Young drivers move from having the lowest to the highest chance of being involved in a fatal crash when they gain their P1 Licence. In 2019, 18 to 25-year-olds accounted for 18% of Victorian drivers killed, even though this age group represents only about 10%of Victorian licence holders.
The reasons why young and novice drivers are more likely to be involved in a crash is complex. If you’re a young driver there are steps you can take to reduce your risks of being in a crash and by driving safely you will be rewarded for good driving with a free 3 year licence at the end of your Ps. Find out more about free licences VicRoads website.
If you’re a parent you can help prepare your child for solo driving. The best time to do this is while they are learning to drive. You can find more info and tips on the VicRoads website.
Once your child has their licence the learning doesn’t stop. You can still continue to provide guidance and supervision, particularly at night when the risk of crashes increase.
More information for young drivers and parents
What are the rules for P-Plater drivers?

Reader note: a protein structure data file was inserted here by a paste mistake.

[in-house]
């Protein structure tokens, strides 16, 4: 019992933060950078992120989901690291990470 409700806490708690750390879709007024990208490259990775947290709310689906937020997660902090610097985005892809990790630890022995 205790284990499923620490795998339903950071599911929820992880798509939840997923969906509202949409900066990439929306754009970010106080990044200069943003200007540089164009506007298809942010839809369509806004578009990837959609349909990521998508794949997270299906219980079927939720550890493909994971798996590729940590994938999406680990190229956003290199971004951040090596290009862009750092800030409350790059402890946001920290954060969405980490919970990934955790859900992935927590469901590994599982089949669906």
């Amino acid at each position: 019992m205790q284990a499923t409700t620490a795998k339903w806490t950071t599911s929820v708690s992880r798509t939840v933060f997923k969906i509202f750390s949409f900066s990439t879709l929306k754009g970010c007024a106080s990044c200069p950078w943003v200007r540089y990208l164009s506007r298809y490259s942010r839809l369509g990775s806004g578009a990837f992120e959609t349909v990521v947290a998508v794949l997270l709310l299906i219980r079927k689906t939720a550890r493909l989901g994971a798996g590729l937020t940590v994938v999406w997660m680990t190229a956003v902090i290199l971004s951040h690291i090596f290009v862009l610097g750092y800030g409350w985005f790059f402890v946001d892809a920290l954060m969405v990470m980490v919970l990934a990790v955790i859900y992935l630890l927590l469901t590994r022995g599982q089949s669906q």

There are a few rules that apply specifically to probationary drivers. The restrictions and associated penalties are designed to make it safer for newly licensed drivers.
Some key restrictions are:
- Having a zero Blood Alcohol Concentration(BAC)
- Not being able to use a mobile phone for any function, including hands free or bluetooth, or use a GPS, and,
- Not carrying more than one passenger aged between 16 and 22, unless they are your spouse, domestic partner or sibling.
Find out more about probationary licence restrictions on the VicRoads website
Did you know the most dangerous time to drive after you’ve received your licence is during the first 3-6 months? The risks are even higher if you’re driving at night. Young first year drivers are seven times more likely to be involved in a fatal or serious injury crash from 10pm to 6am than fully licensed drivers.
Some tips to be safer on the road:
- Even though you’ve got your P’s it doesn’t mean you have finished learning. Make the most of your parents and ask them to help you continue getting experience at night.
- If you’re planning on a night out and know you’re likely to drink, leave the car at home and choose public transport, taxi or rideshare.
- Get a lift with a more experienced driver, either fully licensed or someone that has had their licence for more than a year.
- Avoid driving while tired, with work, study, sport and a busy social life it’s easy to become fatigued. If you’re too tired to drive, leave the car and find another way home. It might be a bit inconvenient, however if it means you get home safe then it’s worth it.
- Only get in the car with your friends if you know they’re ok to drive. If you know someone has been drinking or has taken drugs encourage them not to drive.
Tips for parents